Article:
In our economic outlook reports, on top of the main macroeconomic indicators and their analysis, we traditionally take one aspect of economic development and put it in focus. This fall we chose to zoom in on enterprise competitiveness and productivity. Although the COVID-19 crisis has had a devastating impact on many firms, it also triggered a reallocation of resources from less productive firms to more productive ones, especially in economies with highly competitive markets. Firms with high labor productivity prior to the crisis saw smaller drops in sales and employment than those with low pre-crisis labor productivity, and more productive firms were also more likely to increase online activity and use remote work. According to the findings from our research done during the pandemic, companies that invested in digitization have weathered this storm much better. Potential benefits from the uptake of digital solutions can be a driver of growth in Poland, which is at the tail end of business digitization in the European Union. Moreover, more than half of Polish enterprises declare that such new tools are not on their must-have or good-to-have lists. Clearly, there is still room for building awareness of the potential benefits digital tools can bring, especially among micro-enterprises.

Going back to the theme of convergence, is this a long-term process? What are the risks we should be wary of in the longer perspective?

There are two aspects to convergence – between countries and within countries. The pandemic interrupted the convergence process between countries but the rebound in 2021 will help countries to restart the process. The within country convergence has also likely been adversely impacted by the pandemic. Although COVID-19 has affected all population segments, we’ve seen that vulnerable populations have been disproportionately impacted, likely increasing inequalities and regional divergences. Concerted efforts will be needed to protect vulnerable populations and to rekindle the within country convergence momentum and EU funds will be instrumental – for both between and within country convergence.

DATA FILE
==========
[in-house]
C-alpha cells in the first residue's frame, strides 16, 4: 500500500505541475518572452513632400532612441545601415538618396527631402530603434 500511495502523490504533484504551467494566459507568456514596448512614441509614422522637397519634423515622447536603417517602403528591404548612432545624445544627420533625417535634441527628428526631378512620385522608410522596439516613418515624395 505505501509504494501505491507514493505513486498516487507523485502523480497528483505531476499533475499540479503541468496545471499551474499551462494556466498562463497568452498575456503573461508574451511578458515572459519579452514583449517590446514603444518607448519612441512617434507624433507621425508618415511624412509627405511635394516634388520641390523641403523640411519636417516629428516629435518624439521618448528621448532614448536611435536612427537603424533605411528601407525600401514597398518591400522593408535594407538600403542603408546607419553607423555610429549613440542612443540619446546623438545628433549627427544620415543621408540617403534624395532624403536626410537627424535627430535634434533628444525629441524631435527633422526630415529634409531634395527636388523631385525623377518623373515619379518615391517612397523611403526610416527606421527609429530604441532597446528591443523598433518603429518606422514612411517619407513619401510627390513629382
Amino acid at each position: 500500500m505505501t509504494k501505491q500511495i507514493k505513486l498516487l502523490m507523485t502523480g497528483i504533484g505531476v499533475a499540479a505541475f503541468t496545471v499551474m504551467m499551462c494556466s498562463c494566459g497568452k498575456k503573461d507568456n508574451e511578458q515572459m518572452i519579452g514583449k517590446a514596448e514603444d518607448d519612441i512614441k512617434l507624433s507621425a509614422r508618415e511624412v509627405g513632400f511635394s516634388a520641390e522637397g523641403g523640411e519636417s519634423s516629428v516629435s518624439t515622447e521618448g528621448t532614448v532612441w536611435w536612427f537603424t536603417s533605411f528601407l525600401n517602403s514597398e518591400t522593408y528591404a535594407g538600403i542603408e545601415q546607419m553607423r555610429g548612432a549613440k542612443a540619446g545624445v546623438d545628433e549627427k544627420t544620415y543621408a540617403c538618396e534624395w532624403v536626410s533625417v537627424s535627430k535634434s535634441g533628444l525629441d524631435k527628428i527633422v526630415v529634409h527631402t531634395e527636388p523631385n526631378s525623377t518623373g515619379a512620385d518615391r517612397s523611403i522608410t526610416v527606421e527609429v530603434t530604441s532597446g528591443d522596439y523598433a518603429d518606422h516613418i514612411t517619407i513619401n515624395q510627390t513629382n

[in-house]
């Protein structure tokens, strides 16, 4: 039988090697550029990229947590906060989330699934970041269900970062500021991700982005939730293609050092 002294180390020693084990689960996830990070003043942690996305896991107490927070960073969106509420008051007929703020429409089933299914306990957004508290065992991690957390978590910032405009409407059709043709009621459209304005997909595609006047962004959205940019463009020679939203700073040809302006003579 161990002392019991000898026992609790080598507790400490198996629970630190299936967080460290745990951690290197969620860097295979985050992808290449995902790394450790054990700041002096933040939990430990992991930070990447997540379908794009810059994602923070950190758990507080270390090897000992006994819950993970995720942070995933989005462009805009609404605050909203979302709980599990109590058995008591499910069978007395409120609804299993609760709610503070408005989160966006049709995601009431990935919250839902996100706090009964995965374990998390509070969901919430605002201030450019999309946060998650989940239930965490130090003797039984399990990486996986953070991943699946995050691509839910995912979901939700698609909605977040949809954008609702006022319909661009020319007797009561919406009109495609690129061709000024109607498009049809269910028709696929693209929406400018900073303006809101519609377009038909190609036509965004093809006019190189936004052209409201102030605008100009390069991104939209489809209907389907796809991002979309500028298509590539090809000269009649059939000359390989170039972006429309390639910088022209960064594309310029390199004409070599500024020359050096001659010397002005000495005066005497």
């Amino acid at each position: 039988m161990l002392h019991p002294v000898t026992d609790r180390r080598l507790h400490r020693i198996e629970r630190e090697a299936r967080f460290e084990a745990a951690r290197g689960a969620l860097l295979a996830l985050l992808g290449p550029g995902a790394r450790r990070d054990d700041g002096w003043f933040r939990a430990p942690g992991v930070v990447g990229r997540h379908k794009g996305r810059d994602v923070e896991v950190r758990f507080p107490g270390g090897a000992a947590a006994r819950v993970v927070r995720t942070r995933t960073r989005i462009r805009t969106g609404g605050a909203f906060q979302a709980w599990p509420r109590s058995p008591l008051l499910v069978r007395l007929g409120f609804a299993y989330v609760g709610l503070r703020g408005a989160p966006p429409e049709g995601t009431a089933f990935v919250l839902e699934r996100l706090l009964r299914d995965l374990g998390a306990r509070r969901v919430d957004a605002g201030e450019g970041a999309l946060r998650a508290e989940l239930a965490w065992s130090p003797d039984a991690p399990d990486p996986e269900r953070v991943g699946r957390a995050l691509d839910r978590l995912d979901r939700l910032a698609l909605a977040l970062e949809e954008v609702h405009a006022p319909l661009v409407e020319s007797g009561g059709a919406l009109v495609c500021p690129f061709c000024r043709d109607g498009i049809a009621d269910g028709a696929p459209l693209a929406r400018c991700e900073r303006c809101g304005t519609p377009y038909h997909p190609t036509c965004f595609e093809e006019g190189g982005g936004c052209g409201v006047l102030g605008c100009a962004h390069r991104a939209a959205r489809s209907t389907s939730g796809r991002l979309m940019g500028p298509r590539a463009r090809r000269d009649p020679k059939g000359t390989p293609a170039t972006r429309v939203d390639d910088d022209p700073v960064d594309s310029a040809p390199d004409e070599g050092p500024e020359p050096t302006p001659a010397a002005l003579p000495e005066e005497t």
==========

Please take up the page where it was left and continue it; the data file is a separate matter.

On the risks, it will be important to rebuild macroeconomic buffers which were depleted during the pandemic to enable countries to better absorb shocks, internal or external. The green and digital transitions also need to be carefully managed so that they do not increase inequalities and fuel widening divergences in income per capita. The digital transition could potentially increase regional divergence if growth and opportunities are concentrated in cities and if broadband connectivity is lacking outside large cities. Hence, policies will be needed to ensure a transition which supports inclusion. Indeed, convergence is a long-term process and requires reform continuity.

Taking Central and Eastern Europe as one, it has been getting close to the EU average, but this process is not homogenous throughout the region, is it?

The last 20-30 years have been marked by significant progress in income convergence among EU Member States and Central and Eastern European countries have been on the forefront of this process. During this time, in terms of GDP per capita, some of the countries advanced from the level of about 30-40 percent to over 70 percent of EU average. But there have been significant differences between countries, with some making more progress than others.

The rich regions have gotten richer and the poor ones poorer, in relative terms.

Meanwhile, taking a closer look at the regions, we can see the opposite trend. There has been increasing divergence on the urban-rural dimensions. The rich regions have gotten richer and the poor ones poorer, in relative terms. This is a trend also found in other parts of Europe, not just the  central and eastern regions.